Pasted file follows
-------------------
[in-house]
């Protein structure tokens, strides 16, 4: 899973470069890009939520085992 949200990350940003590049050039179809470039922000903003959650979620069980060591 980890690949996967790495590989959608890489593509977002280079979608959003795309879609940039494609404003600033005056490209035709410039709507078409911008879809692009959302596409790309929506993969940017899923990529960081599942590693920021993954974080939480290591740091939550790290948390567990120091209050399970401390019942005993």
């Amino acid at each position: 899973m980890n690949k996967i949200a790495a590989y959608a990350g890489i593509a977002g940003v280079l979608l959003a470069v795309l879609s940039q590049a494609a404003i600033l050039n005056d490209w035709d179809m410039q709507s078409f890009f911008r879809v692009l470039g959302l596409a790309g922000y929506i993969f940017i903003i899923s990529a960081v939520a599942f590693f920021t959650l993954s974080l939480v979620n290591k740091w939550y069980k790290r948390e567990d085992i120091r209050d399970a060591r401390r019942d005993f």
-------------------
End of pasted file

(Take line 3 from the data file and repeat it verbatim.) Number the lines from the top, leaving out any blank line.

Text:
């Amino acid at each position: 899973m980890n690949k996967i949200a790495a590989y959608a990350g890489i593509a977002g940003v280079l979608l959003a470069v795309l879609s940039q590049a494609a404003i600033l050039n005056d490209w035709d179809m410039q709507s078409f890009f911008r879809v692009l470039g959302l596409a790309g922000y929506i993969f940017i903003i899923s990529a960081v939520a599942f590693f920021t959650l993954s974080l939480v979620n290591k740091w939550y069980k790290r948390e567990d085992i120091r209050d399970a060591r401390r019942d005993f």